Dr Subramanian Swamy, the leader of Bharatiya Janata Party (BJP) said, “The Black Money Bill tabled in the Parliament is not sufficient to eliminate the problem. In addition, there is nothing in the Bill on bringing back black money in India”. He was speaking on the new Black Money Bill tabled last month in the Parliament.
The KC College auditorium where the programme took place was filled to the capacity. The attendees included many eminent lawyers, chartered accountants and senior consultants as well.
Dr Swamy while elaborating on how the black money can be used, said, corruption had affected the economy, politics and national security.
“Apart from bringing back the black money we need to prevent its creation. Abolishing participatory notes (P-Notes), personal income tax (I-T) and registration charges for real estate is one of the ways to curb creation of black money.” Dr Swamy said.
The Black Money Bill, tabled in the Lok Sabha last month, provides a short window to income tax assesses to declare assets, pay tax and penalty and avoid imprisonment. The Black Money Bill appears simple and comprehensive. It has adopted a carrot-and-stick approach. It provides a limited, one-time compliance opportunity to come clean on payment of a gross tax of 30% and an equal penalty.
The Narendra Modi government proposes to make the Bill effective from the assessment year starting April 2016. The Foreign Income and Undisclosed Assets (Imposition of New Tax) Bill, 2015 provides for a maximum of 10 years rigorous imprisonment for offenders who evade taxes in relation to foreign assets.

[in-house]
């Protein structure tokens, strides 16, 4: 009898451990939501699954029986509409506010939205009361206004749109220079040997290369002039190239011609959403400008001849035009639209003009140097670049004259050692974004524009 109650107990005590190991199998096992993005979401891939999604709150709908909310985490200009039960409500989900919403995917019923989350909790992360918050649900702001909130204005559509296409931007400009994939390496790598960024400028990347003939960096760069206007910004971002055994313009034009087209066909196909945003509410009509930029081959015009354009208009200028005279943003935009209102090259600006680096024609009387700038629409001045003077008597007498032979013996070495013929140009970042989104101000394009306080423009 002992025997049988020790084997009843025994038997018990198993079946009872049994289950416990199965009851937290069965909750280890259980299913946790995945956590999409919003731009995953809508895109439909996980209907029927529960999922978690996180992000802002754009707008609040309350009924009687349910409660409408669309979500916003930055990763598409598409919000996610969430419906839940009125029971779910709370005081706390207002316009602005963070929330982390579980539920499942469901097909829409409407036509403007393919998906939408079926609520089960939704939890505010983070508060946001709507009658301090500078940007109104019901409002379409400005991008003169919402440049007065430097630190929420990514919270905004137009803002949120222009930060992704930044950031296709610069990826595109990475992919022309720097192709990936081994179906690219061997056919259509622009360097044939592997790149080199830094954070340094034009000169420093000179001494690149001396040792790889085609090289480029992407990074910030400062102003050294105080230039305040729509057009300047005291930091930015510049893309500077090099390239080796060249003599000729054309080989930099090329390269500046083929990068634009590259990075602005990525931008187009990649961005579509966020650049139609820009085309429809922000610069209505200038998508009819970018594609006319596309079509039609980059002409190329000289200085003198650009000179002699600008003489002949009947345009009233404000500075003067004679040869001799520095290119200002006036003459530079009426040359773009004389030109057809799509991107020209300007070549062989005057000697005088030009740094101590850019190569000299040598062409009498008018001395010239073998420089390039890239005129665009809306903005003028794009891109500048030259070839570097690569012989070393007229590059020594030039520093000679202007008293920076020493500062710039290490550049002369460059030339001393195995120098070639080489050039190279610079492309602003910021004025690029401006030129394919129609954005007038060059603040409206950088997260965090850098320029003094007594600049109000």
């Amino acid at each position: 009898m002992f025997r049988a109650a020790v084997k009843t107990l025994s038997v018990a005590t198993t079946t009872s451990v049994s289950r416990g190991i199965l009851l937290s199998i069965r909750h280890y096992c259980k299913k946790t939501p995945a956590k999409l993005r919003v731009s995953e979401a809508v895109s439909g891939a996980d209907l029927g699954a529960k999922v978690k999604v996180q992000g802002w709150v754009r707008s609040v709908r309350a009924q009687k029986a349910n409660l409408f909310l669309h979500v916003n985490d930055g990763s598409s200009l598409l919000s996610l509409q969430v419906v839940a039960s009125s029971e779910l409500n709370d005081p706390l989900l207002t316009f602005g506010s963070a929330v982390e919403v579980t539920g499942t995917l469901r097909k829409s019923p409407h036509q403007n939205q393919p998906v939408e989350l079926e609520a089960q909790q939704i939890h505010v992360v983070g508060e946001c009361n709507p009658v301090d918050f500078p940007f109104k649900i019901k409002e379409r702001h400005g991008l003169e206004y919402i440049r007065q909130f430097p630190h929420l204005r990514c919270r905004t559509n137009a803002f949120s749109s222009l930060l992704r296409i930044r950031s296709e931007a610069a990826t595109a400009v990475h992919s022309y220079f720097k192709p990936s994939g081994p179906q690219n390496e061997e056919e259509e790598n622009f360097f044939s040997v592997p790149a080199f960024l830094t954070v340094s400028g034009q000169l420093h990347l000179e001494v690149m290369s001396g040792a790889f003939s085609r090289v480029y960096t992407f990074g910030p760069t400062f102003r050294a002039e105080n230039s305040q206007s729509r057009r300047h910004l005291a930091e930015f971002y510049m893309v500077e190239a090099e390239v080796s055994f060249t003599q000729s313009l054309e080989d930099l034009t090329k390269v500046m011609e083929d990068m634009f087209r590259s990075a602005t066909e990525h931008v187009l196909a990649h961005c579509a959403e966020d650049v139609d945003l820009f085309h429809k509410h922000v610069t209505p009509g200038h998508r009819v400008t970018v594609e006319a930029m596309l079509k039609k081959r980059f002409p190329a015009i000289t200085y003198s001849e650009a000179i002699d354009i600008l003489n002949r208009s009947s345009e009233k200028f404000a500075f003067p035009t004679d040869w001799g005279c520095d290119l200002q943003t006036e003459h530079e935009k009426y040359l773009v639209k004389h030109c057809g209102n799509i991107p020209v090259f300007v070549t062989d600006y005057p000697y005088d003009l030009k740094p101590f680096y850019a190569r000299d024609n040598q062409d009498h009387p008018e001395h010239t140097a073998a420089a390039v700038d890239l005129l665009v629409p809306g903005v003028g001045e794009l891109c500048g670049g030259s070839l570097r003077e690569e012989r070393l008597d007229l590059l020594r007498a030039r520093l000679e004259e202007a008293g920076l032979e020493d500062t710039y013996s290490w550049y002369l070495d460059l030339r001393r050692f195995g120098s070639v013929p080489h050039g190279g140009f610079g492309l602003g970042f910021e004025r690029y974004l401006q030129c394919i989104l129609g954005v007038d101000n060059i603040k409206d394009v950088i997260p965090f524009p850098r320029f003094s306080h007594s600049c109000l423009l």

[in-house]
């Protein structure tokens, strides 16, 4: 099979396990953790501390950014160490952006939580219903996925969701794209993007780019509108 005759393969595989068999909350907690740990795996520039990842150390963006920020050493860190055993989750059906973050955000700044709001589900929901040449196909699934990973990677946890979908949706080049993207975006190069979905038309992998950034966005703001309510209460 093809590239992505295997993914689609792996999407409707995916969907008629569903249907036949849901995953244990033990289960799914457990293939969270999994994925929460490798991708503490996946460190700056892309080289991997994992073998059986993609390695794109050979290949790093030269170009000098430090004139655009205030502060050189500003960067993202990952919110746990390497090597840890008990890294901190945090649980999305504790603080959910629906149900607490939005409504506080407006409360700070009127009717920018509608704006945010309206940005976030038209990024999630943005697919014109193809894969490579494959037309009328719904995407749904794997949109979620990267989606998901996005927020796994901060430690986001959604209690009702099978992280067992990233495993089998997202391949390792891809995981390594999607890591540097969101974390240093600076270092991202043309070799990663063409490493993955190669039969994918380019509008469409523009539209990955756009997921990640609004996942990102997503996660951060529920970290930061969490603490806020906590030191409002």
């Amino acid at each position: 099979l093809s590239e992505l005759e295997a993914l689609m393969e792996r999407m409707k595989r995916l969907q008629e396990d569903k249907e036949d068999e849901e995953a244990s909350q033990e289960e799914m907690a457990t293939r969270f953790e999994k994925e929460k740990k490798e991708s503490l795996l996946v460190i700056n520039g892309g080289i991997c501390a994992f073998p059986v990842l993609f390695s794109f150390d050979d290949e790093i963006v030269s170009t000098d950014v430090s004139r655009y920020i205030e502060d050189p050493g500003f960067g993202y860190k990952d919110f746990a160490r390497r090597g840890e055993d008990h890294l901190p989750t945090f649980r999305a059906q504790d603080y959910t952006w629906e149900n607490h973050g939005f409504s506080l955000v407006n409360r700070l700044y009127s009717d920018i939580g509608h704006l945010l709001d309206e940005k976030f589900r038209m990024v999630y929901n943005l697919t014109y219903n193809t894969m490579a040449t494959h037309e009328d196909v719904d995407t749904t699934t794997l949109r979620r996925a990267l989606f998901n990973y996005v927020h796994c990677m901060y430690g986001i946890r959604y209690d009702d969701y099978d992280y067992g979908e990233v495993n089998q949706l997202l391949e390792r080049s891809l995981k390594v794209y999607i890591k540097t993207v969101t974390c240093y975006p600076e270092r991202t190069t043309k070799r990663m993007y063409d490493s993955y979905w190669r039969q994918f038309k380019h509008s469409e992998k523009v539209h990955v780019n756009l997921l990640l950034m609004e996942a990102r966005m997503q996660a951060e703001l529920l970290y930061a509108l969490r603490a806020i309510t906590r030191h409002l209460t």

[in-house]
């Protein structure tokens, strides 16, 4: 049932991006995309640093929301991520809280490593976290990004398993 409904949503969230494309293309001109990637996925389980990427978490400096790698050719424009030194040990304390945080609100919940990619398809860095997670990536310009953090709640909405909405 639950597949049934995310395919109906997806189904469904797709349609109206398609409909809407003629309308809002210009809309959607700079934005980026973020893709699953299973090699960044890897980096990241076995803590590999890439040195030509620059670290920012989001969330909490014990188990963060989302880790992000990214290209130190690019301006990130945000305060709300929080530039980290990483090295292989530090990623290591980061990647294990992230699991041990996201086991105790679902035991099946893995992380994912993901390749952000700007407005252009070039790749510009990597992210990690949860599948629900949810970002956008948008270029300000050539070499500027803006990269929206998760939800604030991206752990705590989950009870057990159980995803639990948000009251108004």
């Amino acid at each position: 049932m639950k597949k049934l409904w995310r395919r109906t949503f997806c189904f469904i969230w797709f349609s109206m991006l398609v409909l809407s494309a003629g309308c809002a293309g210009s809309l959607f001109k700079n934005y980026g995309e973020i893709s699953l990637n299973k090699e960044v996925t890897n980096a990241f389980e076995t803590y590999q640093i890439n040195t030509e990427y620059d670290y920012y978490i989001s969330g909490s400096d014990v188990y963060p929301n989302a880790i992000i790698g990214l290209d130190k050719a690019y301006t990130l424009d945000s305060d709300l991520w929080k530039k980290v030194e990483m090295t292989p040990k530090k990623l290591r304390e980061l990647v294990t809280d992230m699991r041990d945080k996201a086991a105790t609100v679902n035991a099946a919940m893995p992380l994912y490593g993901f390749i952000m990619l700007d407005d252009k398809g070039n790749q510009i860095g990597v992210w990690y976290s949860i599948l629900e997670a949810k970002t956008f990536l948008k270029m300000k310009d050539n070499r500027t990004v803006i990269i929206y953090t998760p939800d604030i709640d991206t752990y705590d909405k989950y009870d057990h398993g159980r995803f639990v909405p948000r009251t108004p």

As per the Bill, concealment of foreign income and assets will be non-compoundable and offenders will not be permitted to approach the Settlement Commission for resolving disputes. There will also be a penalty at the rate of 300% of taxes on the concealed income and assets. The Bill seeks to make non-filing of income tax returns or filing returns with inadequate disclosure of foreign assets liable for prosecution with punishment of rigorous imprisonment up to seven years.
However, the Black Money Bill does not seems to cover everything that it should. For example, there is no direct mention about those who have become citizens of countries like Macedonia, Bulgaria, Montenegro and Romania but continue to live and operate in India like Indian citizens. In addition, the definition of what is ‘normally resident in India’ and what constitutes ‘place of effective management’ and its interpretation is not clear enough. If tax officials are allowed to decide this at their discretion, it could have serious implications for foreign companies with significant Indian operations. Not to forgot the powers that the revenue authorities may obtain after the passage of the Bill.
Dr Swamy said, “I agree that the Bill contains some harshness and based on assumptions powers may be misused by revenue officials. The Bill is more like an I-T Bill and de-facto amnesty scheme. The amnesty would also be dropped and in the end it will be just empowerment of I-T officials.”